A lawsuit filed after a car crash on Interstate 65 allegedly caused by an intoxicated driver was dismissed by the Indiana Court of Appeals Thursday, which ruled it lacked jurisdiction in a case the trial court appeared to dismiss after an appeal was filed.
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Judge limits expert testimony in Simon antitrust suit

October 20, 2016
Dave Stafford

Expert witnesses for Indianapolis-based Simon Property Group and a competing shopping center developer will be barred from testifying on certain subjects in an antitrust lawsuit against Simon, a federal judge ruled Wednesday.

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COA dismisses divorce appeal for untimeliness

October 19, 2016
Olivia Covington
The Indiana Court of Appeals has dismissed an appeal of an order dissolving a LaPorte County couple’s marriage after finding that the appeal was not filed within the correct timeframe.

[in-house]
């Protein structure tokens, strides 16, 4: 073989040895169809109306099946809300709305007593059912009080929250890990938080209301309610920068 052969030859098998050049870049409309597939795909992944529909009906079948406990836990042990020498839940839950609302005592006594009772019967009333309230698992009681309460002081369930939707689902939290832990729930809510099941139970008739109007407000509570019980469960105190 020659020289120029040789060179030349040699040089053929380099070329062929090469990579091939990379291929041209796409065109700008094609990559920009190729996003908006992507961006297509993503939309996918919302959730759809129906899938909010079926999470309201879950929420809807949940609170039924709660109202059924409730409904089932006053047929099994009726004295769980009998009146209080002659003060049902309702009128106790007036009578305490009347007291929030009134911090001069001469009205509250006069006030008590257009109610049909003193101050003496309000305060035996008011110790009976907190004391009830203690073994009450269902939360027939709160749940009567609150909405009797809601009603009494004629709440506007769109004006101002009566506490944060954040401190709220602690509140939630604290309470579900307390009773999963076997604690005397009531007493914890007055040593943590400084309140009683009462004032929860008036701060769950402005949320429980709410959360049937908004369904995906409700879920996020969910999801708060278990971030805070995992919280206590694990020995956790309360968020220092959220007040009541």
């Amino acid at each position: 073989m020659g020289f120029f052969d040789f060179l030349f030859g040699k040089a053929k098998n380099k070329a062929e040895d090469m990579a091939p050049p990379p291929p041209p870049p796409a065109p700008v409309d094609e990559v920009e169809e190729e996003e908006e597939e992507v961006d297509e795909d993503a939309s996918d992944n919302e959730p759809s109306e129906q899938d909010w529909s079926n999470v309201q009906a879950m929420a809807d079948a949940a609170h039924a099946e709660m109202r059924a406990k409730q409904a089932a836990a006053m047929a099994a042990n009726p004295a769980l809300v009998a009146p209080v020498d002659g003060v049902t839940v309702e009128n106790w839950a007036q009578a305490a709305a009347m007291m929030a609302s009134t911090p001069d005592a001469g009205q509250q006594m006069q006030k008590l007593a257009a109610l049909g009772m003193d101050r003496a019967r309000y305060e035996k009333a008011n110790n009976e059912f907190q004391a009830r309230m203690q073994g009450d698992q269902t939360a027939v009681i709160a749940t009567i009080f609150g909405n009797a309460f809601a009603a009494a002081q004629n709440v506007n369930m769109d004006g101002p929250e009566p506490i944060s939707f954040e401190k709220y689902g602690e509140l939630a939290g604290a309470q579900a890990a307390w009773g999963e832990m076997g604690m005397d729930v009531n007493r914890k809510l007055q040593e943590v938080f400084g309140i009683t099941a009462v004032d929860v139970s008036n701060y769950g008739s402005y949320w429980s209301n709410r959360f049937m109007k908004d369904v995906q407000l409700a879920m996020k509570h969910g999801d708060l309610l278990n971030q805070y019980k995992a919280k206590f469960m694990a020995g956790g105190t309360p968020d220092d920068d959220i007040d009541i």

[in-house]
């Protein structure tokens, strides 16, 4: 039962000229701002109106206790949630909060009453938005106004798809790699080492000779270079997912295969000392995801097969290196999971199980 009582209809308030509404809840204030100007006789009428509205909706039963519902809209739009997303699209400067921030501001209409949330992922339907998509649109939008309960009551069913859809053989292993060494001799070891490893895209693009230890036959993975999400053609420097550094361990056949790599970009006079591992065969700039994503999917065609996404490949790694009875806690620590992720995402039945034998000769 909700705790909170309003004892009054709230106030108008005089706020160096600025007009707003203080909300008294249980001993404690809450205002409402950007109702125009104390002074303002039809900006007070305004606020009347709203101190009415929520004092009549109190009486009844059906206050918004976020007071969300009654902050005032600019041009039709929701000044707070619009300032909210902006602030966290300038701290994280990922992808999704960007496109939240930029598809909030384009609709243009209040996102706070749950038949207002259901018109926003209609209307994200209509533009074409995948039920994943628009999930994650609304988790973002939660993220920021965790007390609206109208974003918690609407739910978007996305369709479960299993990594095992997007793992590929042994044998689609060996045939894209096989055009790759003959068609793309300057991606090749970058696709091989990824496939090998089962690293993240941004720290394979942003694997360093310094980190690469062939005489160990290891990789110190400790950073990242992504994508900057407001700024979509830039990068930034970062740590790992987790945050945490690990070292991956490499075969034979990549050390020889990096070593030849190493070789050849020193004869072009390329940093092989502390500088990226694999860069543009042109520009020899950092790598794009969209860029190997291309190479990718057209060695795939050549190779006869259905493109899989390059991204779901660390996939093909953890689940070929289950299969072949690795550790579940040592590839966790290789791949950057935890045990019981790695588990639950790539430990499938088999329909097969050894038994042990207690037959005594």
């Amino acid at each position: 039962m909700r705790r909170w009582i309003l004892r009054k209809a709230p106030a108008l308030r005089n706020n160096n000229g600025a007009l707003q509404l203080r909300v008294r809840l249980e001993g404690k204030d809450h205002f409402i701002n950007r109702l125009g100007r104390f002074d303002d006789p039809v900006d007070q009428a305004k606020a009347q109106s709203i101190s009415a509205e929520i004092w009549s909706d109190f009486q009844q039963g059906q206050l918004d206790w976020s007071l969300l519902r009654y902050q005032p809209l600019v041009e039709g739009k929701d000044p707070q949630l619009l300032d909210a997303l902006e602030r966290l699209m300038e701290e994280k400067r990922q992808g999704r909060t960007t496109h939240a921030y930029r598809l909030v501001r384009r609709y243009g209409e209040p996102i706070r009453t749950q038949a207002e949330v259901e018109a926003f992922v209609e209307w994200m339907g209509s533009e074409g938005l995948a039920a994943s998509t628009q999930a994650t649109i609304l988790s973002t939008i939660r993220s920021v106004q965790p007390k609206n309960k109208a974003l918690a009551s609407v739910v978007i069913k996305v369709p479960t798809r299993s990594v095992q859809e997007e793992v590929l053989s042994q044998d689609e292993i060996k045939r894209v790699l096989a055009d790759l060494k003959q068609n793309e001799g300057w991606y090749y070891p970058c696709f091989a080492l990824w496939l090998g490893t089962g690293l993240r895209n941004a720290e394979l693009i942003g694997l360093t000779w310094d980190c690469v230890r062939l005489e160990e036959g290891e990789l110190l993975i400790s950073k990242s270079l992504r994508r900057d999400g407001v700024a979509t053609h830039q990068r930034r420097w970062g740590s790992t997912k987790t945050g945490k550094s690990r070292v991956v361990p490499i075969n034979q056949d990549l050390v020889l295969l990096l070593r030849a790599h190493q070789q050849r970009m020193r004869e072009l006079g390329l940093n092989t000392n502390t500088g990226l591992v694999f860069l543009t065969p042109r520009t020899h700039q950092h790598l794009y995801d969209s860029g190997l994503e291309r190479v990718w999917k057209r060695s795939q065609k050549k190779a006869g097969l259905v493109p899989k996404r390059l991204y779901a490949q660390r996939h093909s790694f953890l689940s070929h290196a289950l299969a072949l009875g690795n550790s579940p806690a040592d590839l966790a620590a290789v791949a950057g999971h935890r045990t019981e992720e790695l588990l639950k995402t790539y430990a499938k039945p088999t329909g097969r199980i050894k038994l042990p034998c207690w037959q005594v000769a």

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  1. He TIL team,please zap this comment too since it was merely marking a scammer and not reflecting on the story. Thanks, happy Monday, keep up the fine work.

  2. You just need my social security number sent to your Gmail account to process then loan, right? Beware scammers indeed.

  3. The appellate court just said doctors can be sued for reporting child abuse. The most dangerous form of child abuse with the highest mortality rate of any form of child abuse (between 6% and 9% according to the below listed studies). Now doctors will be far less likely to report this form of dangerous child abuse in Indiana. If you want to know what this is, google the names Lacey Spears, Julie Conley (and look at what happened when uninformed judges returned that child against medical advice), Hope Ybarra, and Dixie Blanchard. Here is some really good reporting on what this allegation was: http://media.star-telegram.com/Munchausenmoms/ Here are the two research papers: http://www.sciencedirect.com/science/article/pii/0145213487900810 http://www.sciencedirect.com/science/article/pii/S0145213403000309 25% of sibling are dead in that second study. 25%!!! Unbelievable ruling. Chilling. Wrong.